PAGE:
Yes, the political reading of New Horizons is worse than in any game prior. At the same time, this allows for much more interesting gameplay and longevity.
Tom Nook’s case though, is open-and-shut. He goes from petit-bourgeois small business capitalist and landlord to straight up implied mega-conglomerate Nook Inc. owning Jeff Bezos-style capitalist, that buys (or simply takes?) land, because he smells “untapped markets” (like it was succinctly put in the podcast) in which he sells presumably city-dwellers, the modern dream of building a community from scratch in some tropical paradise.
This community though, will of course not be completely free to develop how it wants, but will be neatly trapped inside the framework of social-relations he sets up in advance (still money, still markets even with his own currency and services). The colonial undertones are just the cherry on top.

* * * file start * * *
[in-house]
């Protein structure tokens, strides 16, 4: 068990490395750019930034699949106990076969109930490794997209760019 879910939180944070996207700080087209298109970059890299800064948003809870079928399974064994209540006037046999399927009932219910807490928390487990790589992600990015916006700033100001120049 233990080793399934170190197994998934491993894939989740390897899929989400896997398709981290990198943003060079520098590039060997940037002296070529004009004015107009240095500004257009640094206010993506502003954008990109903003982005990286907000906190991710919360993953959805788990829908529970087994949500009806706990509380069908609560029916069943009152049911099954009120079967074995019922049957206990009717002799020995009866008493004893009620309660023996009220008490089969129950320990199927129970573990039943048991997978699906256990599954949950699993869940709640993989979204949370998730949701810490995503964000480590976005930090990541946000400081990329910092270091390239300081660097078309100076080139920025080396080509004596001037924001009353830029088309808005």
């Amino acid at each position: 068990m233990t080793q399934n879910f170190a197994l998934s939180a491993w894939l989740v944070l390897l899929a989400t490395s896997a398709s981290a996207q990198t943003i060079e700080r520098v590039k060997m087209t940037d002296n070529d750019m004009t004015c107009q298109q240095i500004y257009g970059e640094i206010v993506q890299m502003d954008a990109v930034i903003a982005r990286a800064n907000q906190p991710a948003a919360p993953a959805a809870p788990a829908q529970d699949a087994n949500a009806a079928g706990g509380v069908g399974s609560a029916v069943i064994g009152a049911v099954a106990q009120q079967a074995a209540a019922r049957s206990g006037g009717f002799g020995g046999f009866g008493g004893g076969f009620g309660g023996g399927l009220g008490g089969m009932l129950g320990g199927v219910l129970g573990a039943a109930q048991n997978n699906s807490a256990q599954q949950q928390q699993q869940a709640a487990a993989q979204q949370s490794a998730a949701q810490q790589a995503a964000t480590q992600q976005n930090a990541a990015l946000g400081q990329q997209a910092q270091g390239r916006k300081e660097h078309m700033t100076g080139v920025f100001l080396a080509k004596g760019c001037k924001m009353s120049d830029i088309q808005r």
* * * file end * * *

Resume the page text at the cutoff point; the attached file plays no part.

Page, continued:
He deserves nothing but our scorn! cough and the guillotine cough
Maybe this project is also a way for him to finally fulfill his dream of creating his own quasi-company town. That’s just me spitballing though.
Back to the real world:
It’s obvious that Nintendo doesn’t really put much thought into Animal Crossing’s world. It’s supposed to be a fun escape, that puts you straight into your comfort zone, which means: We, as good, modern, bourgeois subjects, get to experience the idyllic village/town life of our dreams, away from the turmoil and ugliness of the big city. And of course without all the bad aspects of capitalism, even though we still live, evidently, in capitalism. Nothing of that has changed with New Horizons, but it got even more expanded and refined, by having (at least initially) a ‘back to the land’ aspect to it, making the escape and wish fulfillment so much more powerful.
It really is no wonder that Animal Crossing is so popular.
If you will excuse me now, I have to get back to fighting with myself over if I should pre-order this game or not.